I’m also listening to Shownu and Hyungwon of Monsta X are now a duo, literally just called Shownu X Hyungwon. I think the name is kind of a lost opportunity for a really fun rebranding of some sorts, but I’m not getting too caught up on it. Their debut EP The Unseen is pretty much what I expected from this pair, with sultry and smooth dance tracks. B-side Love Therapy jumped out at me with its Y2K groove and really fun, subtle vocal layering, plus, of course, a catchy tune.

I just wrote a whole piece about bias, so don’t worry, I got the ladies too!

TWICE’s Misamo Japanese subunit (Mina, Sana, Momo) became art in the music video for Do not touch, and it’s one of my favorite K-pop videos in years. The song, the styling, the dancing, the intentions behind the song, they're all great, and equating these modern day pop stars with iconic artworks is just the true definition of art. I recently saw TWICE perform at Metlife Stadium here on the East Coast, and I really think they’re some of the best performers around. Getting to see individual members come into their own through units and solo projects has been really engaging, because it’s fascinating to see how each one, or team, is representing themselves.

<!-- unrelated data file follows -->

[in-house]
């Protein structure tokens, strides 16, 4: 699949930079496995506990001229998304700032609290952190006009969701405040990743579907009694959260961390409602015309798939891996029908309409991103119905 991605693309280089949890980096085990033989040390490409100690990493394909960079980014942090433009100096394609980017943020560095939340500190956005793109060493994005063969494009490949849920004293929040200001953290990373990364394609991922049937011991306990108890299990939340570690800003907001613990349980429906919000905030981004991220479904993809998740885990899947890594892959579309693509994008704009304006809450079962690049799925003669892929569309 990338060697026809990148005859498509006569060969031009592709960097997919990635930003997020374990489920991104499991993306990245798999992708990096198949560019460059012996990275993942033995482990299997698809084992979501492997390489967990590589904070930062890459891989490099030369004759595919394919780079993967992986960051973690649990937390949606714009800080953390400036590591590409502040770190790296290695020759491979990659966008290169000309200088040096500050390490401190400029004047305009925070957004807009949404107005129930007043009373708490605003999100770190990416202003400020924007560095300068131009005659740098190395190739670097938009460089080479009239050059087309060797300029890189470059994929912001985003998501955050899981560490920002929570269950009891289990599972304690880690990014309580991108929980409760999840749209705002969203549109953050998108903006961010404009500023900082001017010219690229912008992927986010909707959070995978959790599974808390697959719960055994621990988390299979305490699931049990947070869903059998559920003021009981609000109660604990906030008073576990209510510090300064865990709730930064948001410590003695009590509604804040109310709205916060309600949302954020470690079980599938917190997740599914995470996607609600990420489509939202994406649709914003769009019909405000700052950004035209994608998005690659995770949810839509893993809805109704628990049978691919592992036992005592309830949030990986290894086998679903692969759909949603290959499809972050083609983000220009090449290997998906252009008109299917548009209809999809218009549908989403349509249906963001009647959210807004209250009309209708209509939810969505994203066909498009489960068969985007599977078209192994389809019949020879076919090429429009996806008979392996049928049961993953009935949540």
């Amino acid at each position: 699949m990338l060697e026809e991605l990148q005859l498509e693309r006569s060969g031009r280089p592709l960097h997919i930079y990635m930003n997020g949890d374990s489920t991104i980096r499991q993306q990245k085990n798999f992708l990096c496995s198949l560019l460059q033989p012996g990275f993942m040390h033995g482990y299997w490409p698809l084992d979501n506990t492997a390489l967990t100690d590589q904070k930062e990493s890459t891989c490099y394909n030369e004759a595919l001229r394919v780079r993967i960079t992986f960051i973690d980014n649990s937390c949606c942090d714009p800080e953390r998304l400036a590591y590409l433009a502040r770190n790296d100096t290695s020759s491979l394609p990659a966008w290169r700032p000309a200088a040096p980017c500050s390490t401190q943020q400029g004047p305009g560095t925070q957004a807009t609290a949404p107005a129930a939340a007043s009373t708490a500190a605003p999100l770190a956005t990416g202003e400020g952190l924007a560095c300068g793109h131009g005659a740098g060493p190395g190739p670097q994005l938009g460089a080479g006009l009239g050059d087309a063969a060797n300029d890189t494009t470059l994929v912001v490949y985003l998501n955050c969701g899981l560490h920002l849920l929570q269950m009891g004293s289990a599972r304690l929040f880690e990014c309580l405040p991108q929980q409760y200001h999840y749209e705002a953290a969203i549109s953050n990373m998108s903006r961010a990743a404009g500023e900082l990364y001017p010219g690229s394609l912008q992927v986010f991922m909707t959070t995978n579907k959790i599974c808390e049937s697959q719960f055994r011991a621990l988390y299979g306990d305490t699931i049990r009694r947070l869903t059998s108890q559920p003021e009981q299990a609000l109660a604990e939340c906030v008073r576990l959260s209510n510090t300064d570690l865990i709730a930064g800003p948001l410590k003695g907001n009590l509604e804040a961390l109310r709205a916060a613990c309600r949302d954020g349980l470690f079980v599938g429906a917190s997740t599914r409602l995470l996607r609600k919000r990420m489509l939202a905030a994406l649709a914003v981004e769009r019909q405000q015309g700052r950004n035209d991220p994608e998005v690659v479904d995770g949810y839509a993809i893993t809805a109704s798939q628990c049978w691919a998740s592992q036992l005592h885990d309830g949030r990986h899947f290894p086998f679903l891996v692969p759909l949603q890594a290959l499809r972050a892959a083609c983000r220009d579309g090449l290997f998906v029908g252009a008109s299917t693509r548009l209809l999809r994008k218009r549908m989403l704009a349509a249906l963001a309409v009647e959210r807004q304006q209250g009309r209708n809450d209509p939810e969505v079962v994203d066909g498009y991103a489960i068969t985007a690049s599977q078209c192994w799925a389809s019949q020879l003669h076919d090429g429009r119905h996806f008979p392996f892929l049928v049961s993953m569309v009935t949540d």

It’s generally just a big summer for JYP Entertainment girl groups, and I’m listening to ITZY’s new Kill My Doubt EP while writing this. No deep thoughts yet, but enjoying things so far. Excited to see them and NMIXX perform these newer songs at KCON!

Another woman I am enjoying listening to is SoYou, of SISTAR. Her Summer Recipe is fittingly seasonal for one-fourth of the group celebrated for years as K-pop’s summer queens, and she reunited with fellow SISTAR member Bora on the single Aloha. The song took me straight back to the peak of SISTAR’s reign, in that it feels like it really could have come straight off one of that group’s albums from around a decade (!) ago.

I feel like I rec this podcast every week, but a recent episode of Name 3 Songs was about what happens when heartthrobs change things up, discussing among other things Jungkook’s explicit version of Seven.

What I’m reading